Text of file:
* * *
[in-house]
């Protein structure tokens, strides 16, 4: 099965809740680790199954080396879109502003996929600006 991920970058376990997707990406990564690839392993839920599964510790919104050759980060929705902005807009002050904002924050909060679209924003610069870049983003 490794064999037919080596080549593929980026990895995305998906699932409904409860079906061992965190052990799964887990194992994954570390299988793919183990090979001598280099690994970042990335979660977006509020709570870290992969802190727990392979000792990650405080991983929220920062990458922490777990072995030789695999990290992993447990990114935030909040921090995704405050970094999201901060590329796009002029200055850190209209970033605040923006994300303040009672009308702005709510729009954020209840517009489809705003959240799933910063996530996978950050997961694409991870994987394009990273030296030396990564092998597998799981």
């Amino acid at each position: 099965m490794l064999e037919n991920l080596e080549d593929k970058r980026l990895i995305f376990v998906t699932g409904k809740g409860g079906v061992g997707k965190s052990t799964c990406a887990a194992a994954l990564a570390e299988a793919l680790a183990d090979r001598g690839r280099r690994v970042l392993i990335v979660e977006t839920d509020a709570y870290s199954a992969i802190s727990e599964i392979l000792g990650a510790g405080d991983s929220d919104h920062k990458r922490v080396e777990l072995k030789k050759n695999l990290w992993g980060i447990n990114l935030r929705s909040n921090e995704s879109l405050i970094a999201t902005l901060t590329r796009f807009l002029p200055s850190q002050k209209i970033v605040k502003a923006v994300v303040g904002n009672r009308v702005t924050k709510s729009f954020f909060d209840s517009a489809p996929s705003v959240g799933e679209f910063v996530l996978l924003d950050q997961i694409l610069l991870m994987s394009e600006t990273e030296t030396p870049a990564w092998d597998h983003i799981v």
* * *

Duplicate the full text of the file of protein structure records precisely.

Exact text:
[in-house]
């Protein structure tokens, strides 16, 4: 099965809740680790199954080396879109502003996929600006 991920970058376990997707990406990564690839392993839920599964510790919104050759980060929705902005807009002050904002924050909060679209924003610069870049983003 490794064999037919080596080549593929980026990895995305998906699932409904409860079906061992965190052990799964887990194992994954570390299988793919183990090979001598280099690994970042990335979660977006509020709570870290992969802190727990392979000792990650405080991983929220920062990458922490777990072995030789695999990290992993447990990114935030909040921090995704405050970094999201901060590329796009002029200055850190209209970033605040923006994300303040009672009308702005709510729009954020209840517009489809705003959240799933910063996530996978950050997961694409991870994987394009990273030296030396990564092998597998799981």
């Amino acid at each position: 099965m490794l064999e037919n991920l080596e080549d593929k970058r980026l990895i995305f376990v998906t699932g409904k809740g409860g079906v061992g997707k965190s052990t799964c990406a887990a194992a994954l990564a570390e299988a793919l680790a183990d090979r001598g690839r280099r690994v970042l392993i990335v979660e977006t839920d509020a709570y870290s199954a992969i802190s727990e599964i392979l000792g990650a510790g405080d991983s929220d919104h920062k990458r922490v080396e777990l072995k030789k050759n695999l990290w992993g980060i447990n990114l935030r929705s909040n921090e995704s879109l405050i970094a999201t902005l901060t590329r796009f807009l002029p200055s850190q002050k209209i970033v605040k502003a923006v994300v303040g904002n009672r009308v702005t924050k709510s729009f954020f909060d209840s517009a489809p996929s705003v959240g799933e679209f910063v996530l996978l924003d950050q997961i694409l610069l991870m994987s394009e600006t990273e030296t030396p870049a990564w092998d597998h983003i799981v």